"If we don't haul them up here properly, warm them up too fast or stock them too soon … you could shock the fish," Robinson said.
To bring the fish's core temperature down, they are transported to Keystone Hatcheries.
Given all the variables, Robinson said it's rare that something goes wrong. However, he conceded that some years are better than others in terms of kids catching fish during the derby.
But why go through all this trouble?
"I think fishing is one of the most affordable and pleasant things you could do," Robinson said. "I don't think kids are exposed to fishing as much as they used to be (and) I would rather have my kids fishing than sitting in a house on a nice day not doing anything."
Robinson appears to be a man of his word. Instead of sitting inside somewhere during the derby, he can often be found working the event, either bringing volunteers refreshments or helping to run the contest.
"It's important for kids to fish and it's a blast to watch them," he said. "I've heard from people, they have come up to me and said, once they fished this event, that's how they started fishing on their own."
A dirty senior project
Robinson said Schuren "probably talked him into" having the derby during Genoa City Days. Parker, on the other hand, said his younger brother, Larry, came to Schuren with the idea to do the Mud Bog. Ken said it was Larry's senior project for Badger High School.
Some may believe it should be easy to organize this event. Simply put, you dig, you water, you wait until the ATV riders arrive on Saturday, four-wheelers on Sunday.
Parker said he 90 percent of what he needs to ensure the Mud Bogs each year is volunteer support, be it people to help run the event, to help dig, or people to loan him the equipment. He said he is only able to work on the Mud Bogs during weekends.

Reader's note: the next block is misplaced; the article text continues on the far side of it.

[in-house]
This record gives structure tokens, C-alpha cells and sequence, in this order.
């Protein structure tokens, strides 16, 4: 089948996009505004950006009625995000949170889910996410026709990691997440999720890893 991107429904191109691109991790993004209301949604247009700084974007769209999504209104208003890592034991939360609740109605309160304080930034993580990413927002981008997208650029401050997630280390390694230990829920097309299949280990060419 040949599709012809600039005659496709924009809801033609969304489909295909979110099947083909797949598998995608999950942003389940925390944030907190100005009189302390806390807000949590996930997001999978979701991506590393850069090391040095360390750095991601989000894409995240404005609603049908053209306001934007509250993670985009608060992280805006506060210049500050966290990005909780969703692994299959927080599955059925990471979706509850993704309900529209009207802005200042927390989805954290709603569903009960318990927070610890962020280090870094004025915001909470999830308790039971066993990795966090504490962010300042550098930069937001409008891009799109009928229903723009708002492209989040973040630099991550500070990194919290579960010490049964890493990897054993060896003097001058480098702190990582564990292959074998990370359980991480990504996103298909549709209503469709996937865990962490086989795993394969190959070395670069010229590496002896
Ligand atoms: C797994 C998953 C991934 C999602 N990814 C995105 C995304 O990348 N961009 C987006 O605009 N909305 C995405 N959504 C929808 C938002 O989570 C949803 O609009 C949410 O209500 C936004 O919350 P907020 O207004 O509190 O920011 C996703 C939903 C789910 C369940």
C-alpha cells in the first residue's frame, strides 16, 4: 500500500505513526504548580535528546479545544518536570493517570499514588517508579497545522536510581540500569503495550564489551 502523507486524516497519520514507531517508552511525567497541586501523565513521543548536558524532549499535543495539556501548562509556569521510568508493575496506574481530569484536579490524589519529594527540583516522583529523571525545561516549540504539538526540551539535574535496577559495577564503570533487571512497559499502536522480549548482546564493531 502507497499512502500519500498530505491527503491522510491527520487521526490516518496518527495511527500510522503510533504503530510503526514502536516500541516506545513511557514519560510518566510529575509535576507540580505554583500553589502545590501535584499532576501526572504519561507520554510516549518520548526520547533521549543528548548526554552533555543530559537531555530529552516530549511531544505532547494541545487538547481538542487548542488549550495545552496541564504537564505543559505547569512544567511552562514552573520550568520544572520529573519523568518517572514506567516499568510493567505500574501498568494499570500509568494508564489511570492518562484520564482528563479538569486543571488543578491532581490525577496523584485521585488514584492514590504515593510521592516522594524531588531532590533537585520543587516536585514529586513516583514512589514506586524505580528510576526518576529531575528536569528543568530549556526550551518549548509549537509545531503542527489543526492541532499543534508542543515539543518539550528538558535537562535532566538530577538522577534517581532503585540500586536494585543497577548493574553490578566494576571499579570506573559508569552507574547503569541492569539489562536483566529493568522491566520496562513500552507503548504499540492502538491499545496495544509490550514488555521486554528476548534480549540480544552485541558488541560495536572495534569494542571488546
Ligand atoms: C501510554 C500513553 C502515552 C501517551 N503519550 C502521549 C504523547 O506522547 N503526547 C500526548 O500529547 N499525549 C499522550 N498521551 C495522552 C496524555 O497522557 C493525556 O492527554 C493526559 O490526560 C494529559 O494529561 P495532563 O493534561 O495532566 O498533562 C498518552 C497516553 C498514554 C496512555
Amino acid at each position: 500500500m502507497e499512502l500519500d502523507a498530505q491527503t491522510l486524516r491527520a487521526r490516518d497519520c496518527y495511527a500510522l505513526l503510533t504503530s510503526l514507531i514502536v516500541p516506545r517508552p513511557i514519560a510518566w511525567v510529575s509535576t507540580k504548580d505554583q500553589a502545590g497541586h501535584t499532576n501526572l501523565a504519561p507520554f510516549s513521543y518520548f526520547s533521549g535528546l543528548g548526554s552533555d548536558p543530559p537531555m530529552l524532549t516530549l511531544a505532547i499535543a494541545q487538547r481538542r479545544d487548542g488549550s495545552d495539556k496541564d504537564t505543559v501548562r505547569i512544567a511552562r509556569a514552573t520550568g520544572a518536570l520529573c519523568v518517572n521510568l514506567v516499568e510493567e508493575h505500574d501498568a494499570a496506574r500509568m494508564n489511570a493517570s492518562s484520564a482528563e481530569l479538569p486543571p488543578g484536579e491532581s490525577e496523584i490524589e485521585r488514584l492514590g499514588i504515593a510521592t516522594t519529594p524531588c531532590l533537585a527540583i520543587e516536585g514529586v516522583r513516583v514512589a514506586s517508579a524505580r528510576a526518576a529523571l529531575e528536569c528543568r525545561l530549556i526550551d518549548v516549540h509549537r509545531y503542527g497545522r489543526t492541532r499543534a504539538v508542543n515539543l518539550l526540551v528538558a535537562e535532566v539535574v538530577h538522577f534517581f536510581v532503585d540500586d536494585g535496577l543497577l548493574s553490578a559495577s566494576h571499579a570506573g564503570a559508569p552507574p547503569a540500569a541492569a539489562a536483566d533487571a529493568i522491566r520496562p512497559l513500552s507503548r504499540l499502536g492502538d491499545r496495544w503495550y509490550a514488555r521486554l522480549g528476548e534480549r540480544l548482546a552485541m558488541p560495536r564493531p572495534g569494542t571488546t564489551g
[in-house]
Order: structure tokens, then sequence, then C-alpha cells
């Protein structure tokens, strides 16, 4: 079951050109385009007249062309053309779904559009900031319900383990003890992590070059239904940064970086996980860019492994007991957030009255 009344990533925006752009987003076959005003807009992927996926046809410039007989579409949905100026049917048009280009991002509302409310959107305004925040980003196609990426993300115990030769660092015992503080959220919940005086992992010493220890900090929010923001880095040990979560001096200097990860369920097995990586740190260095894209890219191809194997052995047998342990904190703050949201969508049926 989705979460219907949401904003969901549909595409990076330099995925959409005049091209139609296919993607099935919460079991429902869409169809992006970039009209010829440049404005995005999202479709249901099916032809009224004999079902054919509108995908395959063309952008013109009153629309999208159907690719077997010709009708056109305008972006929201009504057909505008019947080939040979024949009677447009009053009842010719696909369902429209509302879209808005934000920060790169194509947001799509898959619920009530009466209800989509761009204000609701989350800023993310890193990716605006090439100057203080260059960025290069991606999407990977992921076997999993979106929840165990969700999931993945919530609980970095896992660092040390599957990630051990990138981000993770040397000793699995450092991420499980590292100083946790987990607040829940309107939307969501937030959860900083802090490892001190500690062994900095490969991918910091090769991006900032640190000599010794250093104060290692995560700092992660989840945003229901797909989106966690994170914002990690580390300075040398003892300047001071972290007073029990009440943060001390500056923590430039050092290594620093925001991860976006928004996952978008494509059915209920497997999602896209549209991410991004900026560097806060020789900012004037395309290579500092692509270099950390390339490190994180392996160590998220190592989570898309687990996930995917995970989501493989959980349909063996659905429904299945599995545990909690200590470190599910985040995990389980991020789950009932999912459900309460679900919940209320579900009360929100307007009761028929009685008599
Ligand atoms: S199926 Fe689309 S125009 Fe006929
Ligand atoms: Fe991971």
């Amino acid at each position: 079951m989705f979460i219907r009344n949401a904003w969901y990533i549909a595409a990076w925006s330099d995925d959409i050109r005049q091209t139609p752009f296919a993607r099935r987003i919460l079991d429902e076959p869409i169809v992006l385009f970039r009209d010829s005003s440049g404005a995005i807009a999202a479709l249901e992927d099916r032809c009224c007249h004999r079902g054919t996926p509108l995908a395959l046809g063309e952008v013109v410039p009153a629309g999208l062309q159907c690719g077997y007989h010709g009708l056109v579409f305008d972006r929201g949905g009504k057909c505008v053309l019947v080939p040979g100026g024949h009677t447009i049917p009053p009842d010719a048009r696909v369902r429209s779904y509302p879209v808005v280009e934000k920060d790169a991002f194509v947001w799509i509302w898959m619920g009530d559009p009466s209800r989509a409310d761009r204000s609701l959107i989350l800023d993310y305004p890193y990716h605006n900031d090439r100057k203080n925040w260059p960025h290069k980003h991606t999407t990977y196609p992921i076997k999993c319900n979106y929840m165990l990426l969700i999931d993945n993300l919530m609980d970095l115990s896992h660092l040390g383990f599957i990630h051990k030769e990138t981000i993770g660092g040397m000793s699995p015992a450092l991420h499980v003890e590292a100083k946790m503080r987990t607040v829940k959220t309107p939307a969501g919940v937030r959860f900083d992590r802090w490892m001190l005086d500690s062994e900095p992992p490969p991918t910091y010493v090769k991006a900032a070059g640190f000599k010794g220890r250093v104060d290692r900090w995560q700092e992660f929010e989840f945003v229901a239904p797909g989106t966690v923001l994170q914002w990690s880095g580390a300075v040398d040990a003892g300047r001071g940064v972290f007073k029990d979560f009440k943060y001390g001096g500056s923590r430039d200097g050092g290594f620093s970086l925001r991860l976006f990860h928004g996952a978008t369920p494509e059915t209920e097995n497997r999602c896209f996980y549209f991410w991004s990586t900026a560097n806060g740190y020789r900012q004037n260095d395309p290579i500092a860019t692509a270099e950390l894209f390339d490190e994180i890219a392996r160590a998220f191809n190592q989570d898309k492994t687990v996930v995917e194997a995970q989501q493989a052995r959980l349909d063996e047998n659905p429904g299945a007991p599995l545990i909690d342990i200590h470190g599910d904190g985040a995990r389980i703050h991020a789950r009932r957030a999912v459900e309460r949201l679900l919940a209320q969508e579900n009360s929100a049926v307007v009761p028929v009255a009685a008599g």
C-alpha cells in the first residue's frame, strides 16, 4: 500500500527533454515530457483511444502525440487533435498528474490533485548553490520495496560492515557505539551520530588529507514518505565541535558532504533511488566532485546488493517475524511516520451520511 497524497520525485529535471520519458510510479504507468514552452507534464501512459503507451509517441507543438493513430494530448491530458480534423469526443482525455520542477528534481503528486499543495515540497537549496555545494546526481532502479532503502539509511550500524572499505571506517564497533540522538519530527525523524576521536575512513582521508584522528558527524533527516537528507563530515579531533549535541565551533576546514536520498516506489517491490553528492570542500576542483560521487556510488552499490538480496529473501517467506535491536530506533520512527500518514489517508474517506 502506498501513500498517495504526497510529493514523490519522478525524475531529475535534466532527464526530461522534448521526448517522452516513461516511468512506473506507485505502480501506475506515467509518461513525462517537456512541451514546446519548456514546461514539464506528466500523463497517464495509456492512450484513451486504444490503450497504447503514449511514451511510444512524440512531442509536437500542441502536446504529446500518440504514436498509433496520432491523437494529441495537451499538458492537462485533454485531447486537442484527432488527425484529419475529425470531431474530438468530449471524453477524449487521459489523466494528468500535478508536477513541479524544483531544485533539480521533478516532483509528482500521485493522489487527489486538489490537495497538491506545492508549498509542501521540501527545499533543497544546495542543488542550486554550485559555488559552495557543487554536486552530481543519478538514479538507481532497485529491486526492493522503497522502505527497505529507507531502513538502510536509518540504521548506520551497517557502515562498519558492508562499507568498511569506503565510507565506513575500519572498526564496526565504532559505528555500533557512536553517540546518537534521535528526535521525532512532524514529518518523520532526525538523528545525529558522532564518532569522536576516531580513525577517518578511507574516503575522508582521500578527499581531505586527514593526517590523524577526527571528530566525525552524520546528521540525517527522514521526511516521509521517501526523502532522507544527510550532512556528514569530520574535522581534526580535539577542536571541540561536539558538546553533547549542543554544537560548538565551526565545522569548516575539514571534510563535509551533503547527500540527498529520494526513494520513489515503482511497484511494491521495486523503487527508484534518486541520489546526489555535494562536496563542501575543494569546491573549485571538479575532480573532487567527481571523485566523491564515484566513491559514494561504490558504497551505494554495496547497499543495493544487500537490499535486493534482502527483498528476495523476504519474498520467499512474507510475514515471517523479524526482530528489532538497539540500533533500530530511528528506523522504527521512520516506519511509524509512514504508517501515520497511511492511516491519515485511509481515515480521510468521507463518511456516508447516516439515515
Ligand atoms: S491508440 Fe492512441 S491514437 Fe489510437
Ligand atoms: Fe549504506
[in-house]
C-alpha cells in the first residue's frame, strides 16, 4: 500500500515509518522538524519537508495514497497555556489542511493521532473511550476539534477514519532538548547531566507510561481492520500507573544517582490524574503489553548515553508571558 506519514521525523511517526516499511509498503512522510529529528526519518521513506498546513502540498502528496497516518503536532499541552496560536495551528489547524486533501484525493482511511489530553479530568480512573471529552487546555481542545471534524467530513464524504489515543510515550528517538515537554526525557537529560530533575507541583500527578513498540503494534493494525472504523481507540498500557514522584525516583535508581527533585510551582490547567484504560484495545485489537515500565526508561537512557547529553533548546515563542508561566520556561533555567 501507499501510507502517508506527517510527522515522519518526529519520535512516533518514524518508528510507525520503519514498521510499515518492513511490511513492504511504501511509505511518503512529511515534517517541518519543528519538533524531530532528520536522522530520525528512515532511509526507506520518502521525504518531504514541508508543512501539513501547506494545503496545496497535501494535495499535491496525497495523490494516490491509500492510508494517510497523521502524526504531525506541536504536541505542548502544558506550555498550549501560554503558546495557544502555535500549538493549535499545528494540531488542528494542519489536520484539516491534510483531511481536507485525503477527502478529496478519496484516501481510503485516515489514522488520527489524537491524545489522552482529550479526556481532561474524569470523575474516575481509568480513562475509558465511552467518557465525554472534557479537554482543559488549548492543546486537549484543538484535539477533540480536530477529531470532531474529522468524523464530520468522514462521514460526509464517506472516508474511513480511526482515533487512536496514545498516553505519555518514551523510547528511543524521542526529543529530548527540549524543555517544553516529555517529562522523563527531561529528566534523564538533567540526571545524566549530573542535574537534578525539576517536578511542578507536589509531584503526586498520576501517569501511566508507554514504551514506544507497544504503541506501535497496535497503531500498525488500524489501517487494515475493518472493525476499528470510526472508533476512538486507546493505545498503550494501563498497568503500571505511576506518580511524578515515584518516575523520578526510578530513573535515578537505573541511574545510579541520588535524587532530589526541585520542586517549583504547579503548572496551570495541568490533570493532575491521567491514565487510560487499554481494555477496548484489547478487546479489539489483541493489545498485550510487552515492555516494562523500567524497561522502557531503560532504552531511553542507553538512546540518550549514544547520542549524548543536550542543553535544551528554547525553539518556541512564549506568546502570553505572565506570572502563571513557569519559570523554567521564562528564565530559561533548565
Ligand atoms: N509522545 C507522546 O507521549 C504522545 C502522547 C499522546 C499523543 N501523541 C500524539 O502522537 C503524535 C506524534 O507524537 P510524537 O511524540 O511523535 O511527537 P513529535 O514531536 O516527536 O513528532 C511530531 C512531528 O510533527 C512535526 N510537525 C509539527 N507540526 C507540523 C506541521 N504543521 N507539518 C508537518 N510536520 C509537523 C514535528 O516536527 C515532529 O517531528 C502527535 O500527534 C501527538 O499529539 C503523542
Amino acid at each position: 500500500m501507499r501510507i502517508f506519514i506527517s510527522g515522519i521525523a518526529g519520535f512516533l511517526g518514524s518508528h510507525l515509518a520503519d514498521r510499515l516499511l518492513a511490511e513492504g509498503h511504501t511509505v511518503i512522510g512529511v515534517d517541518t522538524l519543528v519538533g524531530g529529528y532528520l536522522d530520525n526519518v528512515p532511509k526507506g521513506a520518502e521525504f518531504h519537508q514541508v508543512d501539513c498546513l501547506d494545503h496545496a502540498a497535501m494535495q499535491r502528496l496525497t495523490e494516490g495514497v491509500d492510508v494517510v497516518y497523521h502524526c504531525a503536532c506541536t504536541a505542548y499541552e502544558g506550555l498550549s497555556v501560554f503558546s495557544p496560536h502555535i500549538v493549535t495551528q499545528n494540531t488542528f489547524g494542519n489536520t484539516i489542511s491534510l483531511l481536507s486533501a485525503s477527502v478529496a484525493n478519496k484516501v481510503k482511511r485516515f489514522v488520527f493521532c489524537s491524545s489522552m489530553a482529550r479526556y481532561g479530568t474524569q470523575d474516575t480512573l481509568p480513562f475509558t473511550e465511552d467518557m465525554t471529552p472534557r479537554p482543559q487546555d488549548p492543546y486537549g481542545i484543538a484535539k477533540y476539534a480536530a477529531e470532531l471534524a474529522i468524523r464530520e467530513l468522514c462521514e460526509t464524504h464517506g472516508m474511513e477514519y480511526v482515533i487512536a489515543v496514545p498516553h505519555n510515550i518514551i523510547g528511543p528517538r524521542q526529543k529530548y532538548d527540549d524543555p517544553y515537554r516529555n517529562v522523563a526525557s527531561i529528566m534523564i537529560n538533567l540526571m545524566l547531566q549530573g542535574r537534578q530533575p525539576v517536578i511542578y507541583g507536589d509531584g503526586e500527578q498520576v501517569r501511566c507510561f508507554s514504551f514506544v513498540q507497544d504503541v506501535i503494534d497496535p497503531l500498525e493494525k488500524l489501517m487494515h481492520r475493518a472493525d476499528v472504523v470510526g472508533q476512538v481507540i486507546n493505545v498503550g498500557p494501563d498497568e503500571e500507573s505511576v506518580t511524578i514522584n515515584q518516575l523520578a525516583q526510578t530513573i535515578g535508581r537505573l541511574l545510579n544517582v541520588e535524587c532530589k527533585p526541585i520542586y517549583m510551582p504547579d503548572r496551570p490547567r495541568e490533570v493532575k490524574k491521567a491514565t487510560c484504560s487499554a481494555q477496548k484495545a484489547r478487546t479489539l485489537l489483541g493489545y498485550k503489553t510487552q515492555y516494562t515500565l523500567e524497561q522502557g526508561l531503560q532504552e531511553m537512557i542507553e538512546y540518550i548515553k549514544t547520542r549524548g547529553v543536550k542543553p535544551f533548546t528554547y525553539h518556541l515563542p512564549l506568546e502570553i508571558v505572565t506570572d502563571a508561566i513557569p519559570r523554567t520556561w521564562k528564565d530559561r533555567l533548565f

"Usually, my biggest fear is not having it done in time," he said.
Yet there's never been a year when that has happened.
Still, Parker said he usually complains about doing it until it's his turn to take part in the fun of running a vehicle through the mud. He said then, when it's all done, Schuren will ask him if they can count on the Mud Bogs next year -- after all, the Bog draws an estimated 1,000 to Genoa City Days — and he always agrees.
Why? Parker said part it is the positive feedback.
But he gave another answer which reminds us he also is a civic-minded village trustee.
"In my eyes, especially being on the village board, it's good to be seen putting in your time," Parker said. "I'm not doing it because I'm working for the village. I'm doing it because I care about the village."
In past years, Schuren has also professed his love for Genoa City is what drives him as event chairman. He said people should go to Genoa City Days "to have fun with their kids and have fun in their community."
Does he think Genoa City Days will last another 30 years? He gave an optimistic "sure."
Schuren also made a request from the public.
"We want ideas for the future," he said. "Give us something new to do. Give us a challenge."